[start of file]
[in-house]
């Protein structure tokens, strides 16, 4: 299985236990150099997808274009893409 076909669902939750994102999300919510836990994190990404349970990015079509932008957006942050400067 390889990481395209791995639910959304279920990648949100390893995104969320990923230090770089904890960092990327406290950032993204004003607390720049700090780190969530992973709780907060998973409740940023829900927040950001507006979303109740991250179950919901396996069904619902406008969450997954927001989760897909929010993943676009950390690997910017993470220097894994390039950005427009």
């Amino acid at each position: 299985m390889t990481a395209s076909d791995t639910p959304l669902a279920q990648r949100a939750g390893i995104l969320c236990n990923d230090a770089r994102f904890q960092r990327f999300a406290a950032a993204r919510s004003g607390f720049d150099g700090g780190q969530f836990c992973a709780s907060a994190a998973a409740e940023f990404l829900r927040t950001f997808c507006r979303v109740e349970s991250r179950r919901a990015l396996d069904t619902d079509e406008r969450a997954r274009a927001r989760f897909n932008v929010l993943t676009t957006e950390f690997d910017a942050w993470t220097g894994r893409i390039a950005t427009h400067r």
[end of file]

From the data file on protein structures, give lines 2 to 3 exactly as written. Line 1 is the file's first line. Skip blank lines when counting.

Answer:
């Protein structure tokens, strides 16, 4: 299985236990150099997808274009893409 076909669902939750994102999300919510836990994190990404349970990015079509932008957006942050400067 390889990481395209791995639910959304279920990648949100390893995104969320990923230090770089904890960092990327406290950032993204004003607390720049700090780190969530992973709780907060998973409740940023829900927040950001507006979303109740991250179950919901396996069904619902406008969450997954927001989760897909929010993943676009950390690997910017993470220097894994390039950005427009």
């Amino acid at each position: 299985m390889t990481a395209s076909d791995t639910p959304l669902a279920q990648r949100a939750g390893i995104l969320c236990n990923d230090a770089r994102f904890q960092r990327f999300a406290a950032a993204r919510s004003g607390f720049d150099g700090g780190q969530f836990c992973a709780s907060a994190a998973a409740e940023f990404l829900r927040t950001f997808c507006r979303v109740e349970s991250r179950r919901a990015l396996d069904t619902d079509e406008r969450a997954r274009a927001r989760f897909n932008v929010l993943t676009t957006e950390f690997d910017a942050w993470t220097g894994r893409i390039a950005t427009h400067r």